Courtesy of the anti- wind National Wind Watch's attention to wind news all over the world, I was directed towards a recent post to the Knowing Newport bulletin board by Mr. Anthony Spiratos. Given the nascent state of offshore wind development in Rhode Island and the US, I couldn't pass this one by without responding. He has since written and second and third installment in opposition to wind development near Newport.
On first read, it seems that while the author has spent some time coming up with a reasoned opinion, not in my backyard is the driving motivation for this article. On reread, I've changed my opinion and think that the author's core argument is that he doesn't want a wind farm near his home.
While it may be the case that the current proposals by the state and Allco to place wind farms offshore in Rhode Island are not economically or environmentally sound, much of what the author of these articles has said is not entirely correct, or out of date so far as I can tell. I do not make claim to be an expert, but just as this author has found sources to back up the position that wind is a bad idea, I've found contravening evidence and reports, or read what I presume to be the sources used and come to different conclusions.
Below I will examine the points in the first of his article. The format is that I will summarize in the first paragraph my understanding of his opposition to wind power, and then discuss or respond as appropriate. His second article expanding his opposing points will be responded to in a separate post. The original articles are here (Knowing Newport) and here (RI 12th) on the subject of offshore wind development in Rhode Island. There is also a third installment in Mr. Spiratos' series, which has been posted (RI 12th) and I will respond to if warranted.
Effects of wind turbines are devastating, because:
- Property values are negatively impacted by planning applications for wind farms, therefore development of a large wind farm off Aquidneck and Little Compton will damage the local tax base due to property devaluation. A report from the United Kingdoms Royal Institution of Chartered Surveyors(RICS) studied the effects of wind farm installations on property value.
Review of the study shows that the impact was limited to properties within 1 mile of ground installations during the planning phase, and not after construction and during operation. The study did not examine the case of offshore wind installations. The study's report is available as a PDF. This RICS study also references an earlier study by the same organization which found a negative impact on property values and a US study by the Renewable Energy Policy Project that indicated no change, or an elevation of values within 5 miles of the wind farm. Again, no study included property value effects from offshore installations.
Interestingly, the Mayor Nysted, Denmark has been quoted in the Boston Globe as saying "They're all going up" in reference to property value in his town after the installation of an offshore wind farm.
It should be possible already to determine if there has been any impact from the installation of the windmill at Portsmouth Abbey now that it has been in operation for over a year.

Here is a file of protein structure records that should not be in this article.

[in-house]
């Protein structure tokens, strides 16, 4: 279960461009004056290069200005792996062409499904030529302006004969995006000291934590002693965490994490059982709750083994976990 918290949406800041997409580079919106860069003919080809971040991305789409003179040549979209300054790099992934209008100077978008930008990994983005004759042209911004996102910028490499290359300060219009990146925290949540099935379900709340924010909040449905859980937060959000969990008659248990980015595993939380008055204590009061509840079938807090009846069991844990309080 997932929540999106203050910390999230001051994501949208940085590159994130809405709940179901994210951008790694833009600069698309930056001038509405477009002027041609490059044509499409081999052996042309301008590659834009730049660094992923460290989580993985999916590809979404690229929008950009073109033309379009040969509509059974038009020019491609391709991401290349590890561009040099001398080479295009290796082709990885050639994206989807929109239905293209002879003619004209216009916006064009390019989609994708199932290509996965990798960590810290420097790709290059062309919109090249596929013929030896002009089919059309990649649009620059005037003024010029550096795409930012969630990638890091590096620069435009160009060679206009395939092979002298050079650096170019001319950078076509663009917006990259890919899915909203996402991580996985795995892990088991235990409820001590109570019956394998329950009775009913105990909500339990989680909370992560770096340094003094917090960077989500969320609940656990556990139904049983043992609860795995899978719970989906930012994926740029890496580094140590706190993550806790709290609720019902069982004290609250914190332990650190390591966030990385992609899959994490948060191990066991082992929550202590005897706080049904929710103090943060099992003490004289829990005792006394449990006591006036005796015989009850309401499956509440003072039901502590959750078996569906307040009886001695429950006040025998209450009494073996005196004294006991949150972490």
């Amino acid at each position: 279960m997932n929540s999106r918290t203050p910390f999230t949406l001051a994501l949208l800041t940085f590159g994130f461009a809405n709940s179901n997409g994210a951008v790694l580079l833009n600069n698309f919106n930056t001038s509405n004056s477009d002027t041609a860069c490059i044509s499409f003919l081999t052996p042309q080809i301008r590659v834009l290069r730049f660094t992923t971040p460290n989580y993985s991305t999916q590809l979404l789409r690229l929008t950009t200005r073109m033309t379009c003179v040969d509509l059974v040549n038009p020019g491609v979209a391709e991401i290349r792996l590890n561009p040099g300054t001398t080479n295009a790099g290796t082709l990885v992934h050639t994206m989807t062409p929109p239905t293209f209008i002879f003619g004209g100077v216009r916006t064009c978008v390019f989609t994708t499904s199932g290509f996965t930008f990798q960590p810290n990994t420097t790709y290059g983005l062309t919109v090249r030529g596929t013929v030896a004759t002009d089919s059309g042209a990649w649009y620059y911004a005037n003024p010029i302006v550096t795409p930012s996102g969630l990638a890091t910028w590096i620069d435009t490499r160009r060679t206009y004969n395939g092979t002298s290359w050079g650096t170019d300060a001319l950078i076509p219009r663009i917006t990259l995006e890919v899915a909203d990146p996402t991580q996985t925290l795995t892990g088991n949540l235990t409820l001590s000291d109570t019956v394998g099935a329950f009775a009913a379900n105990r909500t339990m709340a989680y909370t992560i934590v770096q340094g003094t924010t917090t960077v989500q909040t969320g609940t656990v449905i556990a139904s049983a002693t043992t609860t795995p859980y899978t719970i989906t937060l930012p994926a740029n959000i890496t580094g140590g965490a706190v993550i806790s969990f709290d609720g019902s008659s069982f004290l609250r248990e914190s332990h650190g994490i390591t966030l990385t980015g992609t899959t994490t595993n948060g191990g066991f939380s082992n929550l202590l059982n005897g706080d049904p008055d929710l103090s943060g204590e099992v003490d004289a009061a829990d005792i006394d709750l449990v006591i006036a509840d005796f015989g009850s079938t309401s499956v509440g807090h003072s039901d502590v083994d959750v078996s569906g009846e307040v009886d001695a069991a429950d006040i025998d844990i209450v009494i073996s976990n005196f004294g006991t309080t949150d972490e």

- Property Damage is costing money in insurance claims in Germany.
I can find no released study or report indicating where the 200 million Euro figure is sourced. No indication is given by the author, or what I believe is his source to indicate what the nature of the property damage and the cause. The quote seems to have first appeared in this article on UKs Farmers Weekly Interactive in 2004, but is not attributed.
- Windmill operation creates infrasound and other effects and these are very large structures, the size of the Statue of Liberty.
The infrasound impacts will be discussed in below in possible impacts on marine life and in part two in their impacts on humans. He is correct, the wind turbines and towers are expected to be up to 400 feet tall.
- Wind turbine installation contribute to light pollution, pose a risk to birds and boats. The mayor of Nysted, Denmark home was lit at night by the offshore wind farm near that city. He refers to an OSPAR report about the impacts on citizens and wild life near wind installations.
He appears to be quoting this article in the Boston Globe, which goes on to say that the problem was resolved by complaints to the government. The quote from mayor Dambso-Andersen is misrepresented. Several other articles can be found that describe the mayors initial reactions to the project and his later views on the impact it has had on that city. These can be read on at Cape Cod Today, and on page two of this Boston Globe editorial.
No mention of light pollution impacts on night time sky viewing are made in any of the sources on existing installations. The towers are lit with navigation and air traffic safety lighting, I'm not sure what significant impact these will have at a distance of 1.5 miles. There will likely be impact on viewing stars and celestial objects near the horizon in the direction of the wind mills due to both their blotting effects and lights, but unlikely to be a general "washing out" of the night time sky on shore.
- There will be disturbances to marine life because increased sediment temperatures and EM fields near transmission cables as well as noise and vibrations released into the water which may drive species away.
These potential impacts appear to be taken from an OSPAR report detailing possible impacts, but not a study of actual impacts on habitat. At least several of these problems have been addressed in other installations or are understood on how to remediate, including the use of bipolor DC cables to reduce the EM field of the transmission line, as well as using DC transmission line to minimize heating effects.